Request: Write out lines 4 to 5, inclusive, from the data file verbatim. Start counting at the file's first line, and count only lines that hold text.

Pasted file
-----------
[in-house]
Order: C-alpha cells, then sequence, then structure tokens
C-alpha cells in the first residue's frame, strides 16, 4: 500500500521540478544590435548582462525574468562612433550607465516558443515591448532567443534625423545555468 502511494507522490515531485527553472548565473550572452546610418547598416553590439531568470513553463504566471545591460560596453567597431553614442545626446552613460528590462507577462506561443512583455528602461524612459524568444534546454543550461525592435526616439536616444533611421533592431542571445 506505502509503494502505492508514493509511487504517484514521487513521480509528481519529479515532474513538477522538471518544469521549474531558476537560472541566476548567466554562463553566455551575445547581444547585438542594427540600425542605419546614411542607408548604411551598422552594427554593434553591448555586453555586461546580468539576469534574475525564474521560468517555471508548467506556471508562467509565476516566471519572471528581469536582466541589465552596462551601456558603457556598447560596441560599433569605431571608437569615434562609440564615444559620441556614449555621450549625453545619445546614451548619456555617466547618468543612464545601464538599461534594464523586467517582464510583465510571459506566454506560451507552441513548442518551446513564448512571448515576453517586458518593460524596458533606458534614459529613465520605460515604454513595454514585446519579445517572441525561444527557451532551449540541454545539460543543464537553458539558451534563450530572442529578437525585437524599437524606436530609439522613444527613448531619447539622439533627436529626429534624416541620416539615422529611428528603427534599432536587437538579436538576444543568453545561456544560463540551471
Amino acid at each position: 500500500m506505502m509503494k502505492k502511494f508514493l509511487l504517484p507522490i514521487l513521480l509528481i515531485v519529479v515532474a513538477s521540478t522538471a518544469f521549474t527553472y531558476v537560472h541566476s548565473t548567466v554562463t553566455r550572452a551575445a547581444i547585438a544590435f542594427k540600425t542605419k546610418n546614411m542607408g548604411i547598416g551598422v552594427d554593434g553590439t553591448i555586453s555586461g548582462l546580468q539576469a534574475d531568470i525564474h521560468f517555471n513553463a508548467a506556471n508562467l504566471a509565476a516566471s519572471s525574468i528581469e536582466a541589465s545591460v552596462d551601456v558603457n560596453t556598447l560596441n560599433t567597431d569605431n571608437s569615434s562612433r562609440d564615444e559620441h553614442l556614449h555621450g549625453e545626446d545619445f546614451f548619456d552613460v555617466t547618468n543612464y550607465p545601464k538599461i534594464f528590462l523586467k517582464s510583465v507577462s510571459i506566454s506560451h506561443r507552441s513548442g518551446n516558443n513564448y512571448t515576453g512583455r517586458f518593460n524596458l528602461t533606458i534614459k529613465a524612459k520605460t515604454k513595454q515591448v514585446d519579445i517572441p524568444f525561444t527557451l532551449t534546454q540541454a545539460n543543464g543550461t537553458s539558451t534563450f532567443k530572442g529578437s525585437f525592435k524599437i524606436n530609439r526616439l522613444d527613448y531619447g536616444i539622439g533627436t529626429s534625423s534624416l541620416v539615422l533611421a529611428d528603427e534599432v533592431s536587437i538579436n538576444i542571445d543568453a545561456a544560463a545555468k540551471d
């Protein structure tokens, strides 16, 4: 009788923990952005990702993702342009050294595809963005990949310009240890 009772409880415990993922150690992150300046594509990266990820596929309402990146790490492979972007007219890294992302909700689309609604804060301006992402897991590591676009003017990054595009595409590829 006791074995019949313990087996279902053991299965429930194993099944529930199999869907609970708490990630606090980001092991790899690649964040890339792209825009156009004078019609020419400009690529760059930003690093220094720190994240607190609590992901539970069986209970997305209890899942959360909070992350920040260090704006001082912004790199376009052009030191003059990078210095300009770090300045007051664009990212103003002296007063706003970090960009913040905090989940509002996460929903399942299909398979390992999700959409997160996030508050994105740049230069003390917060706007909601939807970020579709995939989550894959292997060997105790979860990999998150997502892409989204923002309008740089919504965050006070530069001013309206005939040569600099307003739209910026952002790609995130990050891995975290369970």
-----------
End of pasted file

Amino acid at each position: 500500500m506505502m509503494k502505492k502511494f508514493l509511487l504517484p507522490i514521487l513521480l509528481i515531485v519529479v515532474a513538477s521540478t522538471a518544469f521549474t527553472y531558476v537560472h541566476s548565473t548567466v554562463t553566455r550572452a551575445a547581444i547585438a544590435f542594427k540600425t542605419k546610418n546614411m542607408g548604411i547598416g551598422v552594427d554593434g553590439t553591448i555586453s555586461g548582462l546580468q539576469a534574475d531568470i525564474h521560468f517555471n513553463a508548467a506556471n508562467l504566471a509565476a516566471s519572471s525574468i528581469e536582466a541589465s545591460v552596462d551601456v558603457n560596453t556598447l560596441n560599433t567597431d569605431n571608437s569615434s562612433r562609440d564615444e559620441h553614442l556614449h555621450g549625453e545626446d545619445f546614451f548619456d552613460v555617466t547618468n543612464y550607465p545601464k538599461i534594464f528590462l523586467k517582464s510583465v507577462s510571459i506566454s506560451h506561443r507552441s513548442g518551446n516558443n513564448y512571448t515576453g512583455r517586458f518593460n524596458l528602461t533606458i534614459k529613465a524612459k520605460t515604454k513595454q515591448v514585446d519579445i517572441p524568444f525561444t527557451l532551449t534546454q540541454a545539460n543543464g543550461t537553458s539558451t534563450f532567443k530572442g529578437s525585437f525592435k524599437i524606436n530609439r526616439l522613444d527613448y531619447g536616444i539622439g533627436t529626429s534625423s534624416l541620416v539615422l533611421a529611428d528603427e534599432v533592431s536587437i538579436n538576444i542571445d543568453a545561456a544560463a545555468k540551471d
């Protein structure tokens, strides 16, 4: 009788923990952005990702993702342009050294595809963005990949310009240890 009772409880415990993922150690992150300046594509990266990820596929309402990146790490492979972007007219890294992302909700689309609604804060301006992402897991590591676009003017990054595009595409590829 006791074995019949313990087996279902053991299965429930194993099944529930199999869907609970708490990630606090980001092991790899690649964040890339792209825009156009004078019609020419400009690529760059930003690093220094720190994240607190609590992901539970069986209970997305209890899942959360909070992350920040260090704006001082912004790199376009052009030191003059990078210095300009770090300045007051664009990212103003002296007063706003970090960009913040905090989940509002996460929903399942299909398979390992999700959409997160996030508050994105740049230069003390917060706007909601939807970020579709995939989550894959292997060997105790979860990999998150997502892409989204923002309008740089919504965050006070530069001013309206005939040569600099307003739209910026952002790609995130990050891995975290369970």